Not everything about Carter that I honor has to do with public policy. I like that he launched his presidency with words of gratitude for Gerald Ford, the president he had defeated: “For myself and for our nation,” Carter said to begin his inaugural address, “I want to thank my predecessor for all he has done to heal our land.” I like that he refused to devote his post-presidential years — unlike his successors — to amassing millions of dollars in speaking fees and corporate board memberships. I like that he devoted so much time to building homes for the poor with Habitat for Humanity, a faith-based charitable organization that became internationally renowned thanks in large measure to the devotion of its foremost volunteer.
When Bill Clinton stepped down at the end of his two scandal-ridden terms as president, I suggested that if he wanted to rehabilitate his reputation, he ought to follow Carter’s example of dedicating himself to humanitarian purposes and the public good.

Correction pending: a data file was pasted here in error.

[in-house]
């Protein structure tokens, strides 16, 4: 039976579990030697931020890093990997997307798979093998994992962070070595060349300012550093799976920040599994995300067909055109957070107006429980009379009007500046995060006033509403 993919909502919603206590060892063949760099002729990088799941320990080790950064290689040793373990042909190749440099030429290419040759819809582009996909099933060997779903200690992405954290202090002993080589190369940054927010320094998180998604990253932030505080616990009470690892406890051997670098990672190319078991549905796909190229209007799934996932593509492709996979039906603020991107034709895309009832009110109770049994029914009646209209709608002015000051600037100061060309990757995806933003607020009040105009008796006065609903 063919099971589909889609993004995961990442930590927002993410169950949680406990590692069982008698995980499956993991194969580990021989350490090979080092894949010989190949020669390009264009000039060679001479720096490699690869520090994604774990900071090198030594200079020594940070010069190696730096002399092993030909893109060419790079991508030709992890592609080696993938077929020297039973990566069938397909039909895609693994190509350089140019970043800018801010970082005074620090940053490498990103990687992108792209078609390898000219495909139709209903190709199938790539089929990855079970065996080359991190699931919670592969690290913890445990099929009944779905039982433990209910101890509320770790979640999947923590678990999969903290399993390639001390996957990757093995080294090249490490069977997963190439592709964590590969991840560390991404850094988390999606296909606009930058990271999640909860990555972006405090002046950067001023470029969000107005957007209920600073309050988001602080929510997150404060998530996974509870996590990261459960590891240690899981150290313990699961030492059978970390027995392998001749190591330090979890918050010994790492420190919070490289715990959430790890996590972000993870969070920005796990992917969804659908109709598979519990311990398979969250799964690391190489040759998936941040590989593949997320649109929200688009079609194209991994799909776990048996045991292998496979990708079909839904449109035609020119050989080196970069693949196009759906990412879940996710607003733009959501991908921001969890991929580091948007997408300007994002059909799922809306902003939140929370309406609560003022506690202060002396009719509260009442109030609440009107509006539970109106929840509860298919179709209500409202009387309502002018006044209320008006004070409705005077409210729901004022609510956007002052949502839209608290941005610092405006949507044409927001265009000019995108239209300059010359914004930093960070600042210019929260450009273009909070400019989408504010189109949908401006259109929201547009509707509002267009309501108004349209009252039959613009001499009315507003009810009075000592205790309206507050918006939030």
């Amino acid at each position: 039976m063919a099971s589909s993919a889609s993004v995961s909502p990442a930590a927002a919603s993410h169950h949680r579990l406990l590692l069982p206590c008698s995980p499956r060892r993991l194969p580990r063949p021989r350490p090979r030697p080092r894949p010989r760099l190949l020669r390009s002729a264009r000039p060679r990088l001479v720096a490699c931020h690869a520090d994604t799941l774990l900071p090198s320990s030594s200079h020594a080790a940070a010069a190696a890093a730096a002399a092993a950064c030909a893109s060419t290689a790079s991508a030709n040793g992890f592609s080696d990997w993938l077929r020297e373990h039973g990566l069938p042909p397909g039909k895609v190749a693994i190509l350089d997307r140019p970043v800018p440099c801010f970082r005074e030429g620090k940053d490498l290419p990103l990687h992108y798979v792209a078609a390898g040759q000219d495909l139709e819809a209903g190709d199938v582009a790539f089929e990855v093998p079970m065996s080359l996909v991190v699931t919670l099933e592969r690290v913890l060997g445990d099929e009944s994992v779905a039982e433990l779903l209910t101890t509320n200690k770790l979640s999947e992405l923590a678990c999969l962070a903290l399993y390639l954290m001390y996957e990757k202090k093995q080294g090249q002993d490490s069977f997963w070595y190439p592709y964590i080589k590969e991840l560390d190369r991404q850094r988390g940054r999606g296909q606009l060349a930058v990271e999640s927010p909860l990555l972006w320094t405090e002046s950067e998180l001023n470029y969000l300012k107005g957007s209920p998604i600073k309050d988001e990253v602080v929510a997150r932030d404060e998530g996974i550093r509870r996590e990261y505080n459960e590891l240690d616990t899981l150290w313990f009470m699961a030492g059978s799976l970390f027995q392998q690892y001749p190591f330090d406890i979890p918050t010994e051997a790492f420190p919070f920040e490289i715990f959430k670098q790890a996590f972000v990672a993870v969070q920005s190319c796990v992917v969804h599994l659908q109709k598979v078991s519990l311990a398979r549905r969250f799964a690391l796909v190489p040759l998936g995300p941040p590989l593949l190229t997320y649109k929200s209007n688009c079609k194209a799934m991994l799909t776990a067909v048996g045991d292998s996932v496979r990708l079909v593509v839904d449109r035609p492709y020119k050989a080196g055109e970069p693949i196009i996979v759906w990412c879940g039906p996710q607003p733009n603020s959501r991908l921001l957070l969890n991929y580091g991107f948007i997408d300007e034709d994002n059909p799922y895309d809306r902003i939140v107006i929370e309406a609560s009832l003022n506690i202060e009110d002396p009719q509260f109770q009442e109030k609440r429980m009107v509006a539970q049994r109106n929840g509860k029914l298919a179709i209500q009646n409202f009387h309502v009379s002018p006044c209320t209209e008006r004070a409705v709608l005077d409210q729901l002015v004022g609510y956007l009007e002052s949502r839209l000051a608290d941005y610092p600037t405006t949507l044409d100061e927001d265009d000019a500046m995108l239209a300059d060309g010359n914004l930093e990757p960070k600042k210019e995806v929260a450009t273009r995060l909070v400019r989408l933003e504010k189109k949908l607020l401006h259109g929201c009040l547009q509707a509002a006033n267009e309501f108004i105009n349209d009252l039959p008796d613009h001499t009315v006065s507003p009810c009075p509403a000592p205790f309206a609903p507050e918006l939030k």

”He could speak out in defense of human rights, or campaign for better health care in the Third World,” I wrote. “He could become a college professor and lecture on arms control, international politics, and environmental issues. He could travel to war zones and mediate cease-fires. . . . He could write about aging, or try his hand at poetry, or even attempt a novel. He could monitor elections in fledgling democracies. He could teach Bible classes. He could work on his relationship with his wife. He could build furniture. Or make wine. Or take up skiing. Or climb Mount Fuji.”
True, those aren’t the sorts of things former presidents generally do. But Jimmy Carter did them all.
I do not suggest that Carter has been a paragon of wisdom or modesty. On some issues, I think he has been grievously wrong. But that is true of every president — and like all of them, Carter will be studied and evaluated and interpreted by historians for generations to come. There will always be time to dwell on his faults. For now, as the longest-lived president in American history spends his last days in hospice care, it is his virtues that are worth reflecting on. As even those of us who never contemplated voting for him can attest, those virtues were considerable.